Franzén introduces Hilbert's tenth problem and the MRDP theorem (Matiyasevich-Robinson-Davis-Putnam theorem) which states that "no algorithm exists which can decide whether or not a Diophantine equation has any solution at all". MRDP uses the undecidability proof of Turing: "... the set of solvable Diophantine equations is an example of a computably enumerable but not decidable set, and the set of unsolvable Diophantine equations is not computably enumerable" (p. 71).
In political science, Arrow's impossibility theorem states that it is impossible to devise a voting system that satisfies a set of five specific axioms. This theorem is proved by showing that four of the axioms together imply the opposite of the fifth.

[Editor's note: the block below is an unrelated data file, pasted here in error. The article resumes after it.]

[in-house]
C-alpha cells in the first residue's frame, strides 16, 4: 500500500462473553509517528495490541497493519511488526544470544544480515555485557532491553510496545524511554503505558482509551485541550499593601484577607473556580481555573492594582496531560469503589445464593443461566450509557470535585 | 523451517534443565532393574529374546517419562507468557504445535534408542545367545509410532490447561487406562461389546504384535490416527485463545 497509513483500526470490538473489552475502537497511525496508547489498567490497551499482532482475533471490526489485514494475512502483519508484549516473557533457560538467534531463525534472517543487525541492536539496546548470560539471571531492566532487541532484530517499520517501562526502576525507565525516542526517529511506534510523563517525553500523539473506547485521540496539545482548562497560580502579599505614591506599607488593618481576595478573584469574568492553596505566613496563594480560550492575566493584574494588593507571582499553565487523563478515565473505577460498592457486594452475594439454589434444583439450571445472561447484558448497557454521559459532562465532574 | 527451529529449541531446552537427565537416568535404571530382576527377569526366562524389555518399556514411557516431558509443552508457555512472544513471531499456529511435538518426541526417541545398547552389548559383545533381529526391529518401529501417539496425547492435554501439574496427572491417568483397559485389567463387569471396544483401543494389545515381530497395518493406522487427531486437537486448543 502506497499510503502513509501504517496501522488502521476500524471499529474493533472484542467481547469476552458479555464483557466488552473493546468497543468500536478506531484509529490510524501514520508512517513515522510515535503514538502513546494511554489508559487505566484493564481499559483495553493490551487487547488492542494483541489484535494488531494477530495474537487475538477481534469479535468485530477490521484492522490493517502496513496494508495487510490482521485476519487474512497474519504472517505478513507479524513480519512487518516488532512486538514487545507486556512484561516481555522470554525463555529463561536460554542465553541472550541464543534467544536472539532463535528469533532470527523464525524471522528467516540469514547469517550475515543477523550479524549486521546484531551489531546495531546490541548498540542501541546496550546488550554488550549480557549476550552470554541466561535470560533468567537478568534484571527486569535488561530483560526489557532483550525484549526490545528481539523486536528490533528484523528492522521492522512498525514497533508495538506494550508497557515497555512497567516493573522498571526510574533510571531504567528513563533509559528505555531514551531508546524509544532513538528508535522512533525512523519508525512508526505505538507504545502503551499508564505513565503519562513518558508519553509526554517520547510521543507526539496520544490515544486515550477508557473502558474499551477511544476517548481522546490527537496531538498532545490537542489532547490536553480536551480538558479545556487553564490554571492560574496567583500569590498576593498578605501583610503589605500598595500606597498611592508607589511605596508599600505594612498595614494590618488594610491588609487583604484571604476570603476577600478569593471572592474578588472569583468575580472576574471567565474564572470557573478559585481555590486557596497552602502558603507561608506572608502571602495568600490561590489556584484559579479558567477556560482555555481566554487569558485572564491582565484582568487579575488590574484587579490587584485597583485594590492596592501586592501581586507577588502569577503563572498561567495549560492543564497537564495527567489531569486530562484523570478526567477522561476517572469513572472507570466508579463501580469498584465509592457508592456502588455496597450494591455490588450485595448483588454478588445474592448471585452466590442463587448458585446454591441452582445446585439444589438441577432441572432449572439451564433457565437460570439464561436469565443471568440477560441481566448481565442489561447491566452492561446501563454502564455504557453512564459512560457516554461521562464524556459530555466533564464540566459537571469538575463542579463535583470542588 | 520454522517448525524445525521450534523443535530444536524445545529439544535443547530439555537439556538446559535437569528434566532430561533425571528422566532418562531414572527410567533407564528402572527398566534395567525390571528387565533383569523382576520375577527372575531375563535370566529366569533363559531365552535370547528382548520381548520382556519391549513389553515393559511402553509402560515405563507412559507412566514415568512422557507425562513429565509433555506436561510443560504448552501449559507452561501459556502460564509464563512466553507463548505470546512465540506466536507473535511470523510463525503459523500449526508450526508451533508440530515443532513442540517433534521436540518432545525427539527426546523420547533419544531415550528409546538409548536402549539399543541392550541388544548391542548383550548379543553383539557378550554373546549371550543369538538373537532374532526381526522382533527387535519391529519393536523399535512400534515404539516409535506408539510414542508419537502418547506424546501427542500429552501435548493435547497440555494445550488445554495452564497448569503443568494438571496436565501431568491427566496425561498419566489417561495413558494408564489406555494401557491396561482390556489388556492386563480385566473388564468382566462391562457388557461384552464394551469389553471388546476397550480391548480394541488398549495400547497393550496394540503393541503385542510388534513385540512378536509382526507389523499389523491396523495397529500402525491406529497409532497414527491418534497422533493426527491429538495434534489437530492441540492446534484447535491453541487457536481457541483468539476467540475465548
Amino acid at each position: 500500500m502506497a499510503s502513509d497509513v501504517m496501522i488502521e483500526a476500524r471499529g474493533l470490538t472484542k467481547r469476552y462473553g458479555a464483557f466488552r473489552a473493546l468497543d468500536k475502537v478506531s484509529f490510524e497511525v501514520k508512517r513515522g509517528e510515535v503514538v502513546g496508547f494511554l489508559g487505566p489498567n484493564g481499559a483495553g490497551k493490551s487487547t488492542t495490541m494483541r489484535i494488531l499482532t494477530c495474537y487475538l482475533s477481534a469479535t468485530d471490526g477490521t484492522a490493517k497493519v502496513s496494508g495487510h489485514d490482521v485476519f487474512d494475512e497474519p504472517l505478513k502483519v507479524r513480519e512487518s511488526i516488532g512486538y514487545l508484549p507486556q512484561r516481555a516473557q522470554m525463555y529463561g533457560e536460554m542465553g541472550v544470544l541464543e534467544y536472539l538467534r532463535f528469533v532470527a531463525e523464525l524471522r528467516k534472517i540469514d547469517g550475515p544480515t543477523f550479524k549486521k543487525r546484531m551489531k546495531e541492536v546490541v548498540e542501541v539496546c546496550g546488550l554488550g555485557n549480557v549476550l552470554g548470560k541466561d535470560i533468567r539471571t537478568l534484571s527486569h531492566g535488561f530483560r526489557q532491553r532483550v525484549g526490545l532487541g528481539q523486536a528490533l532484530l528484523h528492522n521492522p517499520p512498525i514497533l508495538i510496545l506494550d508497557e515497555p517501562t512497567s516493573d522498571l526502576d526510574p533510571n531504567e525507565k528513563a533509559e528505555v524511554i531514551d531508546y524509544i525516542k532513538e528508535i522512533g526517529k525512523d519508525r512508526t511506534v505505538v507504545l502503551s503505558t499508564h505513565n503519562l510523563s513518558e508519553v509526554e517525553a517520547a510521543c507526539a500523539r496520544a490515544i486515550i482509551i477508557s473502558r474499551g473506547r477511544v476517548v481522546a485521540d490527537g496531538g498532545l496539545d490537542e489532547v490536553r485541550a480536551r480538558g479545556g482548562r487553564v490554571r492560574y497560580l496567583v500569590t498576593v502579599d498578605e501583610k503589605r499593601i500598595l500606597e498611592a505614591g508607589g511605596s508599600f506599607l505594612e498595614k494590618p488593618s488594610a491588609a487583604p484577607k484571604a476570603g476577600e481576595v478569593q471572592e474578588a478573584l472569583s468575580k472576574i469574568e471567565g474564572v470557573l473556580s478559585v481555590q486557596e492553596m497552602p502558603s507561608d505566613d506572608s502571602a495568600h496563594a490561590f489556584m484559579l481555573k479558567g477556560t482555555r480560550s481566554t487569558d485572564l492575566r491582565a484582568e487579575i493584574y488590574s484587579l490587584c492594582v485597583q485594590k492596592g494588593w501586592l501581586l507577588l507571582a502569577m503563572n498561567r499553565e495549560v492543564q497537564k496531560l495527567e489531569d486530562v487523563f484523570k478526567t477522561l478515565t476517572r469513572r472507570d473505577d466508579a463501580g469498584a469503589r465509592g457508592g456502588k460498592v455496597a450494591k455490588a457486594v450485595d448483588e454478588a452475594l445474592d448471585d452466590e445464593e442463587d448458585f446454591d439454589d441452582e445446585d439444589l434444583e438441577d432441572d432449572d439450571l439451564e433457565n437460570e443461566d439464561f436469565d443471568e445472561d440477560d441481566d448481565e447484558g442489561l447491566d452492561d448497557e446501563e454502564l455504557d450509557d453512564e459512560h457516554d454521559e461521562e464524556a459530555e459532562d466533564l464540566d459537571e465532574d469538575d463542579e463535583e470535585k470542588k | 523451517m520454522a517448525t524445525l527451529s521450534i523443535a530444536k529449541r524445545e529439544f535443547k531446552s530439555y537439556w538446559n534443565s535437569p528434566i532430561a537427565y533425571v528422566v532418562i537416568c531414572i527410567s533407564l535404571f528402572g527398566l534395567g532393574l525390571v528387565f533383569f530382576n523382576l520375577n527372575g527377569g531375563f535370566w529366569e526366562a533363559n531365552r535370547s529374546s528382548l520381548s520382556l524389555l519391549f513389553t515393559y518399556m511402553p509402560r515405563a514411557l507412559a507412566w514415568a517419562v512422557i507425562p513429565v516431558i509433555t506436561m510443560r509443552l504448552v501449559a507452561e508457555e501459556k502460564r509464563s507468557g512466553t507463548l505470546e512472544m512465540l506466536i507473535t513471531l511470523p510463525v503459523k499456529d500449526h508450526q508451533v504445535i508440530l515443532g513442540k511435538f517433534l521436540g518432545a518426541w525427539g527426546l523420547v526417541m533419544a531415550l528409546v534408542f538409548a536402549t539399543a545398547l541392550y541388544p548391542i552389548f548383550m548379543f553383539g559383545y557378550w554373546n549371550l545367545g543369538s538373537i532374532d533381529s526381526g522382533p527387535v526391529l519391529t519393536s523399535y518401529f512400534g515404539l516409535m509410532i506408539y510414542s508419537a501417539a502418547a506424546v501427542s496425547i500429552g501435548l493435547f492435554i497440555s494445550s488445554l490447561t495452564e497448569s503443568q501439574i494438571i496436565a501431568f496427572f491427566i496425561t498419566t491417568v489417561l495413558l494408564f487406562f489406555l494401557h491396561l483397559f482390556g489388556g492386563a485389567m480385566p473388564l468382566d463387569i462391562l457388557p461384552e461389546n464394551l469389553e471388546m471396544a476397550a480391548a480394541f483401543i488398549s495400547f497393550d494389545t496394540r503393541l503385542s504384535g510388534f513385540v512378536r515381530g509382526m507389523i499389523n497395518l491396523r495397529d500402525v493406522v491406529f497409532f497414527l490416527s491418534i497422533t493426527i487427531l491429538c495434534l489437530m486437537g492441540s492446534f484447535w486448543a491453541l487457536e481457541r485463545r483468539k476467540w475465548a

In natural science
In natural science, impossibility assertions (like other assertions) come to be widely accepted as overwhelmingly probable rather than considered proved to the point of being unchallengeable. The basis for this strong acceptance is a combination of extensive evidence of something not occurring, combined with an underlying theory, very successful in making predictions, whose assumptions lead logically to the conclusion that something is impossible.
Two examples of widely accepted impossibilities in physics are perpetual motion machines, which violate the law of conservation of energy, and exceeding the speed of light, which violates the implications of special relativity. Another is the uncertainty principle of quantum mechanics, which asserts the impossibility of simultaneously knowing both the position and the momentum of a particle. Also Bell's theorem: no physical theory of local hidden variables can ever reproduce all of the predictions of quantum mechanics.
While an impossibility assertion in science can never be absolutely proved, it could be refuted by the observation of a single counterexample. Such a counterexample would require that the assumptions underlying the theory that implied the impossibility be re-examined.